Words With: Brad Deschamps

As we begin to accelerate dramatically into the new year, I wanted to reach out once more to some excellent artists and restart the Words With series of interviews. If you’ve been keeping an eye on my musical radar across the last year or two, you’ll know that Brad’s work as anthéne and elsewhere has become a recurring feature on HearFeel; I thought it was only fitting to reach out to him for a chat and Brad has graciously agreed to answer a few questions of mine. All answers are his own: enjoy.

Hi Brad, thanks for taking some time out to answer some questions. How did the holidays treat you?

Thanks for reaching out! The holidays were pretty productive. I was able to spend quite a bit of time recording music, which is sometimes challenging after a long day at work. So as a result I have a few releases lined up for this year that I’m pretty excited about. Aside from that, my wife and I spent some time catching up on TV shows and hanging out with our cats.

You’re principally an Ambient and Drone musician: could you tell us how you got involved in this side of music? Who have been your biggest inspirations?

Before I started making music with Mike Abercrombie (as North Atlantic Drift), I played guitar in several bands and gradually found myself more and more interested in more minimal music. I was really into (and still am) Grouper, Stars of the Lid, Max Richter, Windy & Carl, as well as minimal guitar music like Loren Connors, and works by Arvo Part, Gavin Bryars, etc.

I, and others, probably first became aware of you through your North Atlantic Drift project with Mike Abercrombie; how did that collaboration come about and what was it like having a partner?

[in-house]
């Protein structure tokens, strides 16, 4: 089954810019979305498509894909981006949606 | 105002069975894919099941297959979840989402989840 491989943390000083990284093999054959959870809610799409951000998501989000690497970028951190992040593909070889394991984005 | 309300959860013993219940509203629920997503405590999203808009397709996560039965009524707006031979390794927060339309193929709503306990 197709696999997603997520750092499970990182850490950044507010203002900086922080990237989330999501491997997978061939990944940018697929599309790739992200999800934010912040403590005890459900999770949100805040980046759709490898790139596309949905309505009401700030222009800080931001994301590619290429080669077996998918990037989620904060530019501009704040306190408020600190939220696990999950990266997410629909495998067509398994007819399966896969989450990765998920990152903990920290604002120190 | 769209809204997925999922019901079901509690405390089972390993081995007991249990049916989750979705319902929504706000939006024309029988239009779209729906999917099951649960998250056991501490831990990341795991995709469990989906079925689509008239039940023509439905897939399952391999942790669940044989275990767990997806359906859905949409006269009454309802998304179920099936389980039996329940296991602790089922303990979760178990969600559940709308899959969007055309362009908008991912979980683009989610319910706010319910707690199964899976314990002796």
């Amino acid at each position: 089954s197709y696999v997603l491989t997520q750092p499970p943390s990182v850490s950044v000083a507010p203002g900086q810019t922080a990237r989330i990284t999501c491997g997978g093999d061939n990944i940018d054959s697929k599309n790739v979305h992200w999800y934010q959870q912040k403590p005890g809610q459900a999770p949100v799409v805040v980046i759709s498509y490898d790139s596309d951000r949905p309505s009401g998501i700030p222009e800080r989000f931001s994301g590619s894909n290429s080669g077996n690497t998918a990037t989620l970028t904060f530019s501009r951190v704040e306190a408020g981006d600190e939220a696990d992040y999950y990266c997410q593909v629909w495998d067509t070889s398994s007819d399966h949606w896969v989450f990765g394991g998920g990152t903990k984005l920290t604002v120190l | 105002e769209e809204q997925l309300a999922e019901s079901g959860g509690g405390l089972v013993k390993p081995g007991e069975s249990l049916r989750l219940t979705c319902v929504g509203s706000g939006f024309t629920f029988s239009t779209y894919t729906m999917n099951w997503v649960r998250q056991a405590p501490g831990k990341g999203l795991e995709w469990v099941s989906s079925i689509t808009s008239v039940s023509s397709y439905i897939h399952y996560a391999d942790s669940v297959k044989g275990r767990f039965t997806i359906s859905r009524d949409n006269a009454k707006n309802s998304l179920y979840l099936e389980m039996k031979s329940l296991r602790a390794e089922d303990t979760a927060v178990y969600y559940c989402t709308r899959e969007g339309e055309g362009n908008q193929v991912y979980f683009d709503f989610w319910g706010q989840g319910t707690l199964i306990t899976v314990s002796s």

Mike and I still get together to record every now and then, though it’s definitely less frequent than it used to be, but I think we have a really good musical rapport. We’re just finishing off a new record that is in line with what we did on our last album Departures Vol. 1.  With these albums we’ve stripped away most of the percussive elements and a lot of the recordings have been live in the studio without much in the way of overdubbing or layering. I think in this sense recording with someone else is really interesting, while we’re both playing guitar, or both playing synths we end up with these overlapping tones and textures that are sometimes accidental, but we’re able to create natural ebbing and flowing dynamics. We’ve played quite a few shows over the past couple years and we’ve tended to build songs from the ground up for live performances, which has led to us recording material in a similar way.

What was it like subsequently transitioning to solo work outside of North Atlantic Drift? Was it a very drastic change in approach for you?

I think the biggest challenge for me was getting more confident in my production abilities. I think there was always a nagging self doubt about the music I was recording on my own, that I think I’ve gradually gotten over. Musically, for the most part I’ve relied on the same instrumentation as North Atlantic Drift: guitars, synthesizers, and effects pedals, but I think both projects have a different aesthetic. Once I recorded my first solo work (Repose) and got very positive feedback I think that really inspired me to keep recording and releasing music on my own.

You’ve been quite prolific under your Anthéne alias, especially in 2017. What drives you to create so much content and how do you keep up the pace of production?